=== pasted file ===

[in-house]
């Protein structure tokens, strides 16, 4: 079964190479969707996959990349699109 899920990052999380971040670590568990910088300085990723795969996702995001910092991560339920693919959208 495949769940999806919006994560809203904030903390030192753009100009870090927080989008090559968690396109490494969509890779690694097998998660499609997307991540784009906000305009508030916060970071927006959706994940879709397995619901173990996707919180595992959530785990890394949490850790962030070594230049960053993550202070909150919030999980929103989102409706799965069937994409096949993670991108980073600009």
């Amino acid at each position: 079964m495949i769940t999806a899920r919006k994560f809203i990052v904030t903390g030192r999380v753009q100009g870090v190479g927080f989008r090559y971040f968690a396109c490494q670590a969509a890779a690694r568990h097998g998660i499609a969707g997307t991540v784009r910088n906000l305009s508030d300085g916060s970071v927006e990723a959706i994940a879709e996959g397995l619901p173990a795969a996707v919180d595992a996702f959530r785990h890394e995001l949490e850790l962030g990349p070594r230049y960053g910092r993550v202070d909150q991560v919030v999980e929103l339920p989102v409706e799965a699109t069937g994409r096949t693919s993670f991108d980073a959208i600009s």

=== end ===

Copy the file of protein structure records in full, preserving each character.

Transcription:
[in-house]
């Protein structure tokens, strides 16, 4: 079964190479969707996959990349699109 899920990052999380971040670590568990910088300085990723795969996702995001910092991560339920693919959208 495949769940999806919006994560809203904030903390030192753009100009870090927080989008090559968690396109490494969509890779690694097998998660499609997307991540784009906000305009508030916060970071927006959706994940879709397995619901173990996707919180595992959530785990890394949490850790962030070594230049960053993550202070909150919030999980929103989102409706799965069937994409096949993670991108980073600009």
């Amino acid at each position: 079964m495949i769940t999806a899920r919006k994560f809203i990052v904030t903390g030192r999380v753009q100009g870090v190479g927080f989008r090559y971040f968690a396109c490494q670590a969509a890779a690694r568990h097998g998660i499609a969707g997307t991540v784009r910088n906000l305009s508030d300085g916060s970071v927006e990723a959706i994940a879709e996959g397995l619901p173990a795969a996707v919180d595992a996702f959530r785990h890394e995001l949490e850790l962030g990349p070594r230049y960053g910092r993550v202070d909150q991560v919030v999980e929103l339920p989102v409706e799965a699109t069937g994409r096949t693919s993670f991108d980073a959208i600009s």